The World Bank’s Development Research Group provides development practitioners with knowledge to inform policy discussions and ultimately to help solve development problems. Its work spans a wide range of development issues, and is conducted both within and across six programs (finance and private sector development, human development, macroeconomics and growth, poverty and inequality, and trade and international integration).
This research is done in collaboration with researchers in other parts of the Bank, with colleagues in universities and research institutions throughout the world, and with collaborators in almost all the developing countries in which the department’s work is focused.
The Research Group does in-depth research on over 70 developing countries as well as cross-country comparative work. In 2007-2008, the topics included China and India in the global economy; volatility and growth; terrorism, political openness and development; post-conflict transitions; donor fragmentation; access to finance; finance in Africa; microenterprises; various aspects of trade; migration and women; quality of education and health service delivery; determinants of child health; land reform; inequality of opportunity; the urbanization of poverty and the impacts of climate change.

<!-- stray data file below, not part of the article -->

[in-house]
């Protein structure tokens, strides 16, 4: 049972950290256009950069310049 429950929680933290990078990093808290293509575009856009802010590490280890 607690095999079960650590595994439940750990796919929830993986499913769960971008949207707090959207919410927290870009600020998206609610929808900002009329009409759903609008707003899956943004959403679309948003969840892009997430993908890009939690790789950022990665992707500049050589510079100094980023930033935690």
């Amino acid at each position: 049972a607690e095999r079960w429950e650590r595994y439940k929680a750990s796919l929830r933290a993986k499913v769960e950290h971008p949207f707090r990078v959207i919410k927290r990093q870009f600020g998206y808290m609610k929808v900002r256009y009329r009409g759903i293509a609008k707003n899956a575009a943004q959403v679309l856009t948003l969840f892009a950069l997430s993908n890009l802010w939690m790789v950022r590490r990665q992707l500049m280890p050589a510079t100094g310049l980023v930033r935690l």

Evaluative research has become a theme of the group’s work, and the group’s impact evaluation work has advanced across a range of sectors, including groundbreaking work to measure the effectiveness and reach of social service delivery, including conditional cash transfer programs.
The group also puts high weight on its data and software products to help users monitor poverty, assess trade and financial regulations, and measure governance.
The annual Research Highlights report provides detailed program descriptions, research highlights, and comprehensive publications lists.